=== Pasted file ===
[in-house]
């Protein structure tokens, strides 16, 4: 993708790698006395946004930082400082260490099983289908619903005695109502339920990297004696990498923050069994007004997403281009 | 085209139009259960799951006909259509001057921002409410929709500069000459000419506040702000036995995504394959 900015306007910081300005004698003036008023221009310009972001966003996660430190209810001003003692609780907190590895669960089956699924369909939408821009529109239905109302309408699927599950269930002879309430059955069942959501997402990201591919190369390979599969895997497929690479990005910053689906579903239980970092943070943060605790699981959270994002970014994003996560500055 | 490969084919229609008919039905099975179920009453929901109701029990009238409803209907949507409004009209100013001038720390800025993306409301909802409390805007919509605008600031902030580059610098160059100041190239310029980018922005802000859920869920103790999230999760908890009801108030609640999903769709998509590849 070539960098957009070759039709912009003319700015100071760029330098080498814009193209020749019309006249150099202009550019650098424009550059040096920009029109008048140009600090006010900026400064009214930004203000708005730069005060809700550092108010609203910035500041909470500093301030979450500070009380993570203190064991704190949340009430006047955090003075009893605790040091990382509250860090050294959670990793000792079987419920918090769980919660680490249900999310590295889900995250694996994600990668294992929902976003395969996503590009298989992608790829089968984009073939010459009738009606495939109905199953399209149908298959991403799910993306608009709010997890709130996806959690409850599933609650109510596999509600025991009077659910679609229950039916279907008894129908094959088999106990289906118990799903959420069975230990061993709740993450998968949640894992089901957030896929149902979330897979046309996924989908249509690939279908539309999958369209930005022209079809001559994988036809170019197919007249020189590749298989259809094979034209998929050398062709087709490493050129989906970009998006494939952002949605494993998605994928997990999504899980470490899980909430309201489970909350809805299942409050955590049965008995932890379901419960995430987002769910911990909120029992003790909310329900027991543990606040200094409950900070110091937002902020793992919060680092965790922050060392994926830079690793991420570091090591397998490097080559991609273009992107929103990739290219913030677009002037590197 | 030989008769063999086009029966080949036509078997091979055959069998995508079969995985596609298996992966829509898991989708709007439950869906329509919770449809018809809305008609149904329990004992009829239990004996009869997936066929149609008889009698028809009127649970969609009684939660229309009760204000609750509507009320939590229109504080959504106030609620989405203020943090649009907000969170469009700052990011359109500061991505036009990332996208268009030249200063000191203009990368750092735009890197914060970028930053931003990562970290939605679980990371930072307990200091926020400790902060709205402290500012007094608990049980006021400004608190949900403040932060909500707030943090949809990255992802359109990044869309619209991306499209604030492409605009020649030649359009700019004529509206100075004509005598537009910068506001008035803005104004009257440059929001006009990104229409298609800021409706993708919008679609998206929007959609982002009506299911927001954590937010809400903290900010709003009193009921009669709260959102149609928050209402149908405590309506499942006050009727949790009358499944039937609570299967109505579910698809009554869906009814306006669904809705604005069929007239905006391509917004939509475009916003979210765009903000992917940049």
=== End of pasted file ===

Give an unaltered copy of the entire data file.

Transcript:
[in-house]
């Protein structure tokens, strides 16, 4: 993708790698006395946004930082400082260490099983289908619903005695109502339920990297004696990498923050069994007004997403281009 | 085209139009259960799951006909259509001057921002409410929709500069000459000419506040702000036995995504394959 900015306007910081300005004698003036008023221009310009972001966003996660430190209810001003003692609780907190590895669960089956699924369909939408821009529109239905109302309408699927599950269930002879309430059955069942959501997402990201591919190369390979599969895997497929690479990005910053689906579903239980970092943070943060605790699981959270994002970014994003996560500055 | 490969084919229609008919039905099975179920009453929901109701029990009238409803209907949507409004009209100013001038720390800025993306409301909802409390805007919509605008600031902030580059610098160059100041190239310029980018922005802000859920869920103790999230999760908890009801108030609640999903769709998509590849 070539960098957009070759039709912009003319700015100071760029330098080498814009193209020749019309006249150099202009550019650098424009550059040096920009029109008048140009600090006010900026400064009214930004203000708005730069005060809700550092108010609203910035500041909470500093301030979450500070009380993570203190064991704190949340009430006047955090003075009893605790040091990382509250860090050294959670990793000792079987419920918090769980919660680490249900999310590295889900995250694996994600990668294992929902976003395969996503590009298989992608790829089968984009073939010459009738009606495939109905199953399209149908298959991403799910993306608009709010997890709130996806959690409850599933609650109510596999509600025991009077659910679609229950039916279907008894129908094959088999106990289906118990799903959420069975230990061993709740993450998968949640894992089901957030896929149902979330897979046309996924989908249509690939279908539309999958369209930005022209079809001559994988036809170019197919007249020189590749298989259809094979034209998929050398062709087709490493050129989906970009998006494939952002949605494993998605994928997990999504899980470490899980909430309201489970909350809805299942409050955590049965008995932890379901419960995430987002769910911990909120029992003790909310329900027991543990606040200094409950900070110091937002902020793992919060680092965790922050060392994926830079690793991420570091090591397998490097080559991609273009992107929103990739290219913030677009002037590197 | 030989008769063999086009029966080949036509078997091979055959069998995508079969995985596609298996992966829509898991989708709007439950869906329509919770449809018809809305008609149904329990004992009829239990004996009869997936066929149609008889009698028809009127649970969609009684939660229309009760204000609750509507009320939590229109504080959504106030609620989405203020943090649009907000969170469009700052990011359109500061991505036009990332996208268009030249200063000191203009990368750092735009890197914060970028930053931003990562970290939605679980990371930072307990200091926020400790902060709205402290500012007094608990049980006021400004608190949900403040932060909500707030943090949809990255992802359109990044869309619209991306499209604030492409605009020649030649359009700019004529509206100075004509005598537009910068506001008035803005104004009257440059929001006009990104229409298609800021409706993708919008679609998206929007959609982002009506299911927001954590937010809400903290900010709003009193009921009669709260959102149609928050209402149908405590309506499942006050009727949790009358499944039937609570299967109505579910698809009554869906009814306006669904809705604005069929007239905006391509917004939509475009916003979210765009903000992917940049």